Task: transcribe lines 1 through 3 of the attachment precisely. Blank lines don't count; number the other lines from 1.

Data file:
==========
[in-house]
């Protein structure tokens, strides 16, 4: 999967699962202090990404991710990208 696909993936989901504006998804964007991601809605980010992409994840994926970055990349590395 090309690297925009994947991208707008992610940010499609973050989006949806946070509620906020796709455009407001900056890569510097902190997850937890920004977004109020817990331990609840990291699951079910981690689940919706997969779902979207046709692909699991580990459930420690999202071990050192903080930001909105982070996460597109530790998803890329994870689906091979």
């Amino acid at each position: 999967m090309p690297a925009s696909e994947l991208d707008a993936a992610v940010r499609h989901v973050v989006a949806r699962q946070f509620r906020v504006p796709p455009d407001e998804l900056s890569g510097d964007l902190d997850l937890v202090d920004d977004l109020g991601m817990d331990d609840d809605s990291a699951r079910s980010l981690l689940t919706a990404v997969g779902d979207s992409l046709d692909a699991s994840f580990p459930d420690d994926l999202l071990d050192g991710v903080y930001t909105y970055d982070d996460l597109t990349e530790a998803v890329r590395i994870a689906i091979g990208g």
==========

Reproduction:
[in-house]
């Protein structure tokens, strides 16, 4: 999967699962202090990404991710990208 696909993936989901504006998804964007991601809605980010992409994840994926970055990349590395 090309690297925009994947991208707008992610940010499609973050989006949806946070509620906020796709455009407001900056890569510097902190997850937890920004977004109020817990331990609840990291699951079910981690689940919706997969779902979207046709692909699991580990459930420690999202071990050192903080930001909105982070996460597109530790998803890329994870689906091979």
């Amino acid at each position: 999967m090309p690297a925009s696909e994947l991208d707008a993936a992610v940010r499609h989901v973050v989006a949806r699962q946070f509620r906020v504006p796709p455009d407001e998804l900056s890569g510097d964007l902190d997850l937890v202090d920004d977004l109020g991601m817990d331990d609840d809605s990291a699951r079910s980010l981690l689940t919706a990404v997969g779902d979207s992409l046709d692909a699991s994840f580990p459930d420690d994926l999202l071990d050192g991710v903080y930001t909105y970055d982070d996460l597109t990349e530790a998803v890329r590395i994870a689906i091979g990208g």